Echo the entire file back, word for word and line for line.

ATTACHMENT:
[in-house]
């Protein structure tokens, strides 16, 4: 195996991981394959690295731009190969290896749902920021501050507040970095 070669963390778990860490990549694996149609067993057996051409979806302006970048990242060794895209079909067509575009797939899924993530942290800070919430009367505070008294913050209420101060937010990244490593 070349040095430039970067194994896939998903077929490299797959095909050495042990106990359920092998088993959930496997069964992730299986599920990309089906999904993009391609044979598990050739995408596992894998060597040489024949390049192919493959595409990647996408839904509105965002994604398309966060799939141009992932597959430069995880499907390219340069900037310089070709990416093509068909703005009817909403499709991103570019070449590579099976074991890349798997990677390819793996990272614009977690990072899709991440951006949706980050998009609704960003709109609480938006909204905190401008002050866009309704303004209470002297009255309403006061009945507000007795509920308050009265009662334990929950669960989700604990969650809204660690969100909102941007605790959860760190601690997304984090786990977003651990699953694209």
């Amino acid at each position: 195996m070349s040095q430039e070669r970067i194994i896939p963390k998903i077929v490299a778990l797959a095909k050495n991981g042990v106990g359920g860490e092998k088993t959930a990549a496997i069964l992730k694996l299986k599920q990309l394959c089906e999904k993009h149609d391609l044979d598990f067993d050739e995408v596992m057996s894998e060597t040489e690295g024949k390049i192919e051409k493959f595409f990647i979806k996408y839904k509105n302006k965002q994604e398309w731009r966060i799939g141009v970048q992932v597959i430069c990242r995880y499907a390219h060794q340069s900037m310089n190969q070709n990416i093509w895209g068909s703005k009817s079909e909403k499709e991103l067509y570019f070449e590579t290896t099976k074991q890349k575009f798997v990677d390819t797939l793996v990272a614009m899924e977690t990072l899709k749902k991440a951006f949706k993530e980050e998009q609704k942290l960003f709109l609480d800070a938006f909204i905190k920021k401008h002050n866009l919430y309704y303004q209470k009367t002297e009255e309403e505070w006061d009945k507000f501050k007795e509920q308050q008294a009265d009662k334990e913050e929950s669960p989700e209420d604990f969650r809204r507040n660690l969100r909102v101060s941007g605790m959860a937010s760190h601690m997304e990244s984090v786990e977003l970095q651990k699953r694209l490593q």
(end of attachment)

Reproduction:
[in-house]
């Protein structure tokens, strides 16, 4: 195996991981394959690295731009190969290896749902920021501050507040970095 070669963390778990860490990549694996149609067993057996051409979806302006970048990242060794895209079909067509575009797939899924993530942290800070919430009367505070008294913050209420101060937010990244490593 070349040095430039970067194994896939998903077929490299797959095909050495042990106990359920092998088993959930496997069964992730299986599920990309089906999904993009391609044979598990050739995408596992894998060597040489024949390049192919493959595409990647996408839904509105965002994604398309966060799939141009992932597959430069995880499907390219340069900037310089070709990416093509068909703005009817909403499709991103570019070449590579099976074991890349798997990677390819793996990272614009977690990072899709991440951006949706980050998009609704960003709109609480938006909204905190401008002050866009309704303004209470002297009255309403006061009945507000007795509920308050009265009662334990929950669960989700604990969650809204660690969100909102941007605790959860760190601690997304984090786990977003651990699953694209």
């Amino acid at each position: 195996m070349s040095q430039e070669r970067i194994i896939p963390k998903i077929v490299a778990l797959a095909k050495n991981g042990v106990g359920g860490e092998k088993t959930a990549a496997i069964l992730k694996l299986k599920q990309l394959c089906e999904k993009h149609d391609l044979d598990f067993d050739e995408v596992m057996s894998e060597t040489e690295g024949k390049i192919e051409k493959f595409f990647i979806k996408y839904k509105n302006k965002q994604e398309w731009r966060i799939g141009v970048q992932v597959i430069c990242r995880y499907a390219h060794q340069s900037m310089n190969q070709n990416i093509w895209g068909s703005k009817s079909e909403k499709e991103l067509y570019f070449e590579t290896t099976k074991q890349k575009f798997v990677d390819t797939l793996v990272a614009m899924e977690t990072l899709k749902k991440a951006f949706k993530e980050e998009q609704k942290l960003f709109l609480d800070a938006f909204i905190k920021k401008h002050n866009l919430y309704y303004q209470k009367t002297e009255e309403e505070w006061d009945k507000f501050k007795e509920q308050q008294a009265d009662k334990e913050e929950s669960p989700e209420d604990f969650r809204r507040n660690l969100r909102v101060s941007g605790m959860a937010s760190h601690m997304e990244s984090v786990e977003l970095q651990k699953r694209l490593q």